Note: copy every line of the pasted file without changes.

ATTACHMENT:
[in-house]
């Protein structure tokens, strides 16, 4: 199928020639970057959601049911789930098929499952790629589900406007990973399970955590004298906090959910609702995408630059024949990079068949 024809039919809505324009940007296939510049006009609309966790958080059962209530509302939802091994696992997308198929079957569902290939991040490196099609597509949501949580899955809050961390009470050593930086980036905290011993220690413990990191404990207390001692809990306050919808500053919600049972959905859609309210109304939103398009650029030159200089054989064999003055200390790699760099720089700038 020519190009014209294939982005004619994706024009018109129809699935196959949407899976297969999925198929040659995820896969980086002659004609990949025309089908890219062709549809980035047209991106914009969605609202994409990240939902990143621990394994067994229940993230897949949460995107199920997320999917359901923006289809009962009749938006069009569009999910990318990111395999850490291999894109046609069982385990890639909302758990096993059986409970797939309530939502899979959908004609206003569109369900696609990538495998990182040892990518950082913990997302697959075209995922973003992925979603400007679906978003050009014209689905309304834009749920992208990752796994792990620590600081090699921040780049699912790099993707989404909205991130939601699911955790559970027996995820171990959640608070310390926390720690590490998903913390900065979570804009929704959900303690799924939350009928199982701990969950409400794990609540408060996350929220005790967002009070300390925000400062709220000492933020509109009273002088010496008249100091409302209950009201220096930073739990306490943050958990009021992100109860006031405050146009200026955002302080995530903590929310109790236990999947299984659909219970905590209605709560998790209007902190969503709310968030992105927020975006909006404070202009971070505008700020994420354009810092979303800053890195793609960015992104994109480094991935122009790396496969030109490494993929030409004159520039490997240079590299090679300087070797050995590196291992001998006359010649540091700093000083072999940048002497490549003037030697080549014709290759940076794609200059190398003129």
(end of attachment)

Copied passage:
[in-house]
């Protein structure tokens, strides 16, 4: 199928020639970057959601049911789930098929499952790629589900406007990973399970955590004298906090959910609702995408630059024949990079068949 024809039919809505324009940007296939510049006009609309966790958080059962209530509302939802091994696992997308198929079957569902290939991040490196099609597509949501949580899955809050961390009470050593930086980036905290011993220690413990990191404990207390001692809990306050919808500053919600049972959905859609309210109304939103398009650029030159200089054989064999003055200390790699760099720089700038 020519190009014209294939982005004619994706024009018109129809699935196959949407899976297969999925198929040659995820896969980086002659004609990949025309089908890219062709549809980035047209991106914009969605609202994409990240939902990143621990394994067994229940993230897949949460995107199920997320999917359901923006289809009962009749938006069009569009999910990318990111395999850490291999894109046609069982385990890639909302758990096993059986409970797939309530939502899979959908004609206003569109369900696609990538495998990182040892990518950082913990997302697959075209995922973003992925979603400007679906978003050009014209689905309304834009749920992208990752796994792990620590600081090699921040780049699912790099993707989404909205991130939601699911955790559970027996995820171990959640608070310390926390720690590490998903913390900065979570804009929704959900303690799924939350009928199982701990969950409400794990609540408060996350929220005790967002009070300390925000400062709220000492933020509109009273002088010496008249100091409302209950009201220096930073739990306490943050958990009021992100109860006031405050146009200026955002302080995530903590929310109790236990999947299984659909219970905590209605709560998790209007902190969503709310968030992105927020975006909006404070202009971070505008700020994420354009810092979303800053890195793609960015992104994109480094991935122009790396496969030109490494993929030409004159520039490997240079590299090679300087070797050995590196291992001998006359010649540091700093000083072999940048002497490549003037030697080549014709290759940076794609200059190398003129």